Music

Be/Non / Facebook

Brody Rush has alternately delighted and confounded Kansas City’s rock community for 20 years. As the primary visionary behind his band, Be/Non, Rush has crafted a compelling catalog of psychedelic rock.

This week’s edition of Local Listen features Spark 22, a typically adventurous track from Be/Non’s 2009 concept album “A Mountain of Yeses.”

Wikipedia--CC

The 1974 Ozark Music Festival lives on in infamy.

It drew as many as 350,000 people to the small, family-oriented town of Sedalia.

Traffic ground to a halt. Temperatures were in the triple-digits. Nudity ran rampant and the cost of ice skyrocketed.

Residents came home to festival-goers camped out on their lawns, using garden hoses for "baths." People sent their children out of town for safety. Hungry, drug-addled music fans stole a cow. And it only gets crazier from there.

Guest:

Courtesy the Hillbenders

The HillBenders
'Tommy: A Bluegrass Opera
'

The HillBenders’ bluegrass version of "Tommy" has no real precedent. Other acts have done new versions of classic albums; the Flaming Lips’ recording of "Dark Side of the Moon" springs to mind. But the Hillbenders, an acoustic five-piece from Springfield, Missouri, aren’t attempting to reinvent the Who’s classic album in the way the Lips did Pink Floyd’s classic.

Michael Wilson / jeffblack.com

Singer-songwriter Jeff Black emerged from the same Kansas City open mic scene that produced Iris Dement in the 1990s. The subject of this week’s Local Listen continues to craft sturdy songs from his base in Nashville.

Members of the rock band Wilco accompanied Black on the title track of his 1998 debut album, "Birmingham Road," a gritty song that evokes the industrial thoroughfare in North Kansas City.

Jeff Black performs at Knuckleheads at 8 p.m. on Friday, July 17.

Tech N9ne
“Special Effects” (Strange Music)

Cultural, racial and musical barriers crumbled when the Kansas City rapper Tech N9ne performed for tens of thousands of hard rock fans at Rockfest on May 30.

Danny Clinch Sacks And Co.

Madisen Ward and the Mama Bear
Skeleton Crew (Glassnote)

The AM Trio / Facebook

The young pianist, songwriter and bandleader Alyssa Murray is another noteworthy alumnus of Bobby Watson’s Jazz Studies program at the University of Missouri-Kansas City. She and her band, The AM Trio, have a stated mission of "combining jazz with the narrative elements of contemporary folk."

This week’s edition of Local Listen features “In the Evening,” a track from The AM Trio’s new EP “As of Now.”

The AM Trio will perform at 8 p.m. Friday, July 3, at Take Five Coffee + Bar.  The Blue Room will host the ensemble at 7 p.m. Monday, July 6.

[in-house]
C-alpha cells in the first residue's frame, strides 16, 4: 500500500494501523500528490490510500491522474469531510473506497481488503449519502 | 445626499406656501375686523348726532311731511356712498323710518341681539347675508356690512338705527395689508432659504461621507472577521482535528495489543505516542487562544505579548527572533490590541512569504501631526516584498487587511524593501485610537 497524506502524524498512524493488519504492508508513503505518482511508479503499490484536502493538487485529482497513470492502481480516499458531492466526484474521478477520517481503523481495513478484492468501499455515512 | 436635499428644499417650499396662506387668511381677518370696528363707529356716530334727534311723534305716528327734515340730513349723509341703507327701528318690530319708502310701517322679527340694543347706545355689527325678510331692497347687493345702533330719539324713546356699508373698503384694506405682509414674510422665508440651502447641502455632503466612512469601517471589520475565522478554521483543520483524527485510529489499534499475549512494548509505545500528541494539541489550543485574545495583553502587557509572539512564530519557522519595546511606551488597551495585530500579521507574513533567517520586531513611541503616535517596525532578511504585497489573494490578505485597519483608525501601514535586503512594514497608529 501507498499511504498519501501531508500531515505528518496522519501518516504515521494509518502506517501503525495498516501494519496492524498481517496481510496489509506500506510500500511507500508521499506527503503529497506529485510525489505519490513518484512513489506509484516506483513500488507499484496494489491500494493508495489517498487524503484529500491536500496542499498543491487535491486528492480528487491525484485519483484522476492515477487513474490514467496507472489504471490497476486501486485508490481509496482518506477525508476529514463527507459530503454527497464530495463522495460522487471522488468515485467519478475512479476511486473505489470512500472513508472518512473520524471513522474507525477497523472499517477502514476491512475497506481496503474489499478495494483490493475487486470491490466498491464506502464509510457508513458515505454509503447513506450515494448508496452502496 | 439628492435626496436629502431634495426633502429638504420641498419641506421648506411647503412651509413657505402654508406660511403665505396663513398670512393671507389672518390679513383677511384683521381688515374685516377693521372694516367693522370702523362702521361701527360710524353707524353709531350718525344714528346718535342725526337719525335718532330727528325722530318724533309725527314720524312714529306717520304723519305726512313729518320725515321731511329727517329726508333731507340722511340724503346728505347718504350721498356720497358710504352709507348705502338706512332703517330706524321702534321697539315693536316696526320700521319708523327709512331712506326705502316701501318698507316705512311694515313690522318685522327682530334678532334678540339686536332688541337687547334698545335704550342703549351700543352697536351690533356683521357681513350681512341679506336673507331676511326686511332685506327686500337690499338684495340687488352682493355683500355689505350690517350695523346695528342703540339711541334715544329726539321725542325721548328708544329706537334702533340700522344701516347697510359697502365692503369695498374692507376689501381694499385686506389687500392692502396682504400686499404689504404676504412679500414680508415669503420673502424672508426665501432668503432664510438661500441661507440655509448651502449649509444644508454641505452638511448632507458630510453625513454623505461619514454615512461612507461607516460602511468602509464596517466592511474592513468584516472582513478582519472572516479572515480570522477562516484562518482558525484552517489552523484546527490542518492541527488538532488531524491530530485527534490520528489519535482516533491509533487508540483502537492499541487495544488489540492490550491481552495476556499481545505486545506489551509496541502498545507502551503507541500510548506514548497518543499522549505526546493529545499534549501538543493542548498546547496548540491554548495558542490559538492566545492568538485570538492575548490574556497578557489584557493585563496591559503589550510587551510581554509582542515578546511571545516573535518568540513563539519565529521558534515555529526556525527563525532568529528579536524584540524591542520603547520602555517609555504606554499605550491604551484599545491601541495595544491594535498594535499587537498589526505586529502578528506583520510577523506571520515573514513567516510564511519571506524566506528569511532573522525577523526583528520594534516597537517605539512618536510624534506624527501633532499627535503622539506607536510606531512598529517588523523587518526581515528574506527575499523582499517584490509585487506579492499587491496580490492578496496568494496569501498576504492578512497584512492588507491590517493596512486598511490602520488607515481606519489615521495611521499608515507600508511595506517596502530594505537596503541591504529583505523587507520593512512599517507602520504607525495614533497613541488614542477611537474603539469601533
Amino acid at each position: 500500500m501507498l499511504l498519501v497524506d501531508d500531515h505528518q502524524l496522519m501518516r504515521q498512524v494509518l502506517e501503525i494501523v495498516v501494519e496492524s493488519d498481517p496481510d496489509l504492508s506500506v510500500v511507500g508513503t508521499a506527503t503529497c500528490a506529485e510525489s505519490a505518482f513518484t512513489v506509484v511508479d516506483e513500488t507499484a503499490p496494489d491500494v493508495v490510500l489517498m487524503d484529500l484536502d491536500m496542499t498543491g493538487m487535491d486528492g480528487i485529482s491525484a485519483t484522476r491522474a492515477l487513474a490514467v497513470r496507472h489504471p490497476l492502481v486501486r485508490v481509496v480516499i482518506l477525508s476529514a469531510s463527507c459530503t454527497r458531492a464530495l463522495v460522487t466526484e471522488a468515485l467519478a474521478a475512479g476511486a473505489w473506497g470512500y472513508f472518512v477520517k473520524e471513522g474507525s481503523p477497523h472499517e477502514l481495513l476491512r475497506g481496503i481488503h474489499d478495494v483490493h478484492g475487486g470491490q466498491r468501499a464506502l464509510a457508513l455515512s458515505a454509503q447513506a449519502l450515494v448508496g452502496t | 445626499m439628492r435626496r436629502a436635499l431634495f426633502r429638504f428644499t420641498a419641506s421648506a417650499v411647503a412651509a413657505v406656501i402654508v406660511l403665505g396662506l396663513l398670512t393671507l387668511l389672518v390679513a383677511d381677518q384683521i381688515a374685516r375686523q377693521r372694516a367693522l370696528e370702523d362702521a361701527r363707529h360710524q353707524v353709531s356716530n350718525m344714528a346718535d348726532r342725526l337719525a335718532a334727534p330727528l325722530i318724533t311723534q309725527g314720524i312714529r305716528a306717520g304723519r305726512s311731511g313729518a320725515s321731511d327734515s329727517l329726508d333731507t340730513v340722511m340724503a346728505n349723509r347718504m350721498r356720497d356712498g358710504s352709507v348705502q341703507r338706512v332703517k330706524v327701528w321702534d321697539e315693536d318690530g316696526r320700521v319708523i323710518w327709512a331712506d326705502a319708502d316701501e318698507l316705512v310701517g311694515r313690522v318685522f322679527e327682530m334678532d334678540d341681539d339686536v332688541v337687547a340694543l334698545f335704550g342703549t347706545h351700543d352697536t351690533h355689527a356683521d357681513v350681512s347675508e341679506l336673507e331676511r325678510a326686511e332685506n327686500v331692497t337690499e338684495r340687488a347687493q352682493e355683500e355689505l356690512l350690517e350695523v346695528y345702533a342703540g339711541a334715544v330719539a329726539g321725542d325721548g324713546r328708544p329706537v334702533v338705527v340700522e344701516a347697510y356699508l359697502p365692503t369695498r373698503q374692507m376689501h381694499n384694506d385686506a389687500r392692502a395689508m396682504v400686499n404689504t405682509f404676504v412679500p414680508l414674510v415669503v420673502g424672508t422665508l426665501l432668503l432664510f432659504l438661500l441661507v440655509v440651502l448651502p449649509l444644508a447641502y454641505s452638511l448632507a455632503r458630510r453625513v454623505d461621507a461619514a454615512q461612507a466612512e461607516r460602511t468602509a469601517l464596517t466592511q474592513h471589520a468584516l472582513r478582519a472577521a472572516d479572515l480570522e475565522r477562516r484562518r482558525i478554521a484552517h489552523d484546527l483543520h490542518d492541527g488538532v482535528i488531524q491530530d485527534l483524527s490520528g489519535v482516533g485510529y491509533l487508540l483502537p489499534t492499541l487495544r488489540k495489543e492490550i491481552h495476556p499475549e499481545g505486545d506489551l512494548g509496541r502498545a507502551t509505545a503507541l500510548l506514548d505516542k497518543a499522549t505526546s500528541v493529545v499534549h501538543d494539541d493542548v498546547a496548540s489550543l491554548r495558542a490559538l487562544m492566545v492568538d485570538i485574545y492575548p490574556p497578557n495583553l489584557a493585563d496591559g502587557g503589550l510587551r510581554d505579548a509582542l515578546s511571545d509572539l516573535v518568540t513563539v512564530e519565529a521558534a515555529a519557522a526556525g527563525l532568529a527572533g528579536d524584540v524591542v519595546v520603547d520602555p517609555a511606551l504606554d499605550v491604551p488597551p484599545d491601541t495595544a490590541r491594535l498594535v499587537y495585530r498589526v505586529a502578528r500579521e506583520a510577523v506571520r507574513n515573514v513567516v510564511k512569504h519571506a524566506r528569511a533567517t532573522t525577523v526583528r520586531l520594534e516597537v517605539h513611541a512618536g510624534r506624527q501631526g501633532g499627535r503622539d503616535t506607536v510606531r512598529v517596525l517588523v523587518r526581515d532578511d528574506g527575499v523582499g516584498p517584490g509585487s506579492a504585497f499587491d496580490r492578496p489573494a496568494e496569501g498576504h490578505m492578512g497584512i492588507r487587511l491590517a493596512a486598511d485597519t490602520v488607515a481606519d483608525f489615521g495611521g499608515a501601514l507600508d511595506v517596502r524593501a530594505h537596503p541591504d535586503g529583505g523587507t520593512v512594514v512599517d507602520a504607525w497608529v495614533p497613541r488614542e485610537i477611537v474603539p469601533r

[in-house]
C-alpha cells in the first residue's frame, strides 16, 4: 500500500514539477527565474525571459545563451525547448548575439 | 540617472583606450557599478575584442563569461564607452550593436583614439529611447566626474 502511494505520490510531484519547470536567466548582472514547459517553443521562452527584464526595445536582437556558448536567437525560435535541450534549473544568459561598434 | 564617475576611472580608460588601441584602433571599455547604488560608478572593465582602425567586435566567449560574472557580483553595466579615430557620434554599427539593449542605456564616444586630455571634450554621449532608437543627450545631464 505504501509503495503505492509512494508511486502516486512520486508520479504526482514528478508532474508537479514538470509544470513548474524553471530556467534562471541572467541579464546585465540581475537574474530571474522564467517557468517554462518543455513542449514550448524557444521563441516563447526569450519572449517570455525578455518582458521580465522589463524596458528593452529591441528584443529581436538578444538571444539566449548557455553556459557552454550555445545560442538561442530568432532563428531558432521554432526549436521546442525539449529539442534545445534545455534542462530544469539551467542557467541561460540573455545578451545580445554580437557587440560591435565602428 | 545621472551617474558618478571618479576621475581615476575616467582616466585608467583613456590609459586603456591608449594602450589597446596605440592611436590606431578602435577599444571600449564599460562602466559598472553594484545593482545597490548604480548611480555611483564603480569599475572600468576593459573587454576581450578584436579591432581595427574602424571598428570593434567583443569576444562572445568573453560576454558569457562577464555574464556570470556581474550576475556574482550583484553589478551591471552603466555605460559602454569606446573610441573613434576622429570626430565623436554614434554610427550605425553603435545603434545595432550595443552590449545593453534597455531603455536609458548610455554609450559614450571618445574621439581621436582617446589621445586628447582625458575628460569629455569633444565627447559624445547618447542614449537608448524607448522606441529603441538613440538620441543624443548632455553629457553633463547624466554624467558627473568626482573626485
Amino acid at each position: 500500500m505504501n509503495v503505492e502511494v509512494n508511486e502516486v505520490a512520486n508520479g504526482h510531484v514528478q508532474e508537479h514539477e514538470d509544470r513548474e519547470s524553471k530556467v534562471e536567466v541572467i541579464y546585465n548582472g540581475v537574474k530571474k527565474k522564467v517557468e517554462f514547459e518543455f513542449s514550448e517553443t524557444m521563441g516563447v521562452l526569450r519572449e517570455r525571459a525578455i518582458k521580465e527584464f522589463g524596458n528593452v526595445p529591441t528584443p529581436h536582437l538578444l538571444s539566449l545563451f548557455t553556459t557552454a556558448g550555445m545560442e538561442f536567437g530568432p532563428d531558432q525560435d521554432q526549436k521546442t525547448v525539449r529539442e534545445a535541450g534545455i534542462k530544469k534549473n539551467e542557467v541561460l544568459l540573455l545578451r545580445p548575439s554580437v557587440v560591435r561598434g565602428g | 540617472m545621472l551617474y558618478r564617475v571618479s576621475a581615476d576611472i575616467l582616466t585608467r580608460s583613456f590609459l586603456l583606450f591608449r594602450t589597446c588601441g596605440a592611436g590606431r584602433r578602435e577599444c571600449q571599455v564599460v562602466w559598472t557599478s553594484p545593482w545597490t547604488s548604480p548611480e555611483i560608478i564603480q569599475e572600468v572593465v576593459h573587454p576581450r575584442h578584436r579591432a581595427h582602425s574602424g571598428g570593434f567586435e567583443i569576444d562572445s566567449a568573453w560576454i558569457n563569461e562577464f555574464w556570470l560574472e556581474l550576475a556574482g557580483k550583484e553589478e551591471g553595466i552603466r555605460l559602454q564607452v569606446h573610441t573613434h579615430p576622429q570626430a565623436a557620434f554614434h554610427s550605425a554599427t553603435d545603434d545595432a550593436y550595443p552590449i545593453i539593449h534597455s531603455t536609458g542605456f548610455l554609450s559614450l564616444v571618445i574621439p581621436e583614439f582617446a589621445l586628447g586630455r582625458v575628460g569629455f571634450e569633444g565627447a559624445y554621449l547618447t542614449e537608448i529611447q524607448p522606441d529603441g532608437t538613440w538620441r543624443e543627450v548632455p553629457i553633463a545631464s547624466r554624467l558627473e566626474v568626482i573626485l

Courtesy Dominique Sanders

Dominique Sanders
"A True Story Based On..." (Innate Sounds, 2015)

The people who hear Dominique Sanders perform tasteful jazz at venues throughout Kansas City have little reason to suspect the bassist is an active participant in a sonic revolution. But Sanders’ audaciously ambitious new album, “A True Story Based On…” reveals that mainstream jazz is merely a portion of his musical interests. The sprawling project includes cosmic funk, freaky jazz fusion, sultry neo-soul, hip-hop beats and jarring bursts of ambient noise.

Local Listen: Sara Morgan

Jun 19, 2015
saramorganmusic.com

The June release of her six-song EP “Easy to Dream” is likely to make Sara Morgan one of Kansas City’s most popular singer-songwriters. This week’s edition of Local Listen features the country-tinged title track of “Easy to Dream.”

Sara Morgan opens the main stage of the Boulevardia festival in the West Bottoms at 11 a.m. on Sunday, June 21.

Courtesy of KC Bass Workshop

That low, rhythmic pulse you’ll hear in the next few days? That's Kansas City enjoying its time as center of the bass-playing universe.

Music Review: Kasey Rausch's 'Guitar In Hand'

Jun 16, 2015
Paul Andrews Photography

Kasey Rausch
"Guitar in Hand" (MudStomp Records, 2014)

Foreshadowing the wild horse ride that closes the record, guitars and mandolin whicker and stir before engineer Rob Nold announces, “I’m rolling.”

That’s when Kasey Rausch’s newest album takes off. Upright bass pushes rock 'n' roll-flavored bluegrass on the opener. Fiddler Molly Healey yearns around the edges, but by the second song she’s engaged in a spirited breakdown.

Cody Newill / KCUR

The 2nd Annual American Jazz Walk of Fame honored six jazz musicians with medallions on the sidewalk in front of the Gem Theater off 18th and Vine in Kansas City Saturday.

Jazz figures like Coleman Hawkins, Myra Taylor and Lester Young were honored posthumously, but longtime Kansas City jazz-organist Everette DeVan was there in person to receive the honor.

Paul Andrews

Rex Hobart and the Misery Boys
"Long Shot of Hard Stuff" (Little Class Records, 2015)

Rex Hobart and the Misery Boys' first album in a decade, "Long Shot of Hard Stuff," is a serious and fun, and seriously funny, record from a band that started out presenting itself as something of a joke. Blatant partial stage names adopted for each band member signaled from the get-go that these retro honky-tonkers were playacting. The Misery Boys would kick things off at late 1990s club dates with their front man still offstage, the better to introduce him to musical fanfare: “Rex! Hobart!” It was a cute conceit: This guy we’d never heard of was a country and western legend; we were his groupies. But it didn’t really work. As performance art, the band didn’t possess the chops yet to pull it off. For anyone not in on the joke, it hardly registered at all.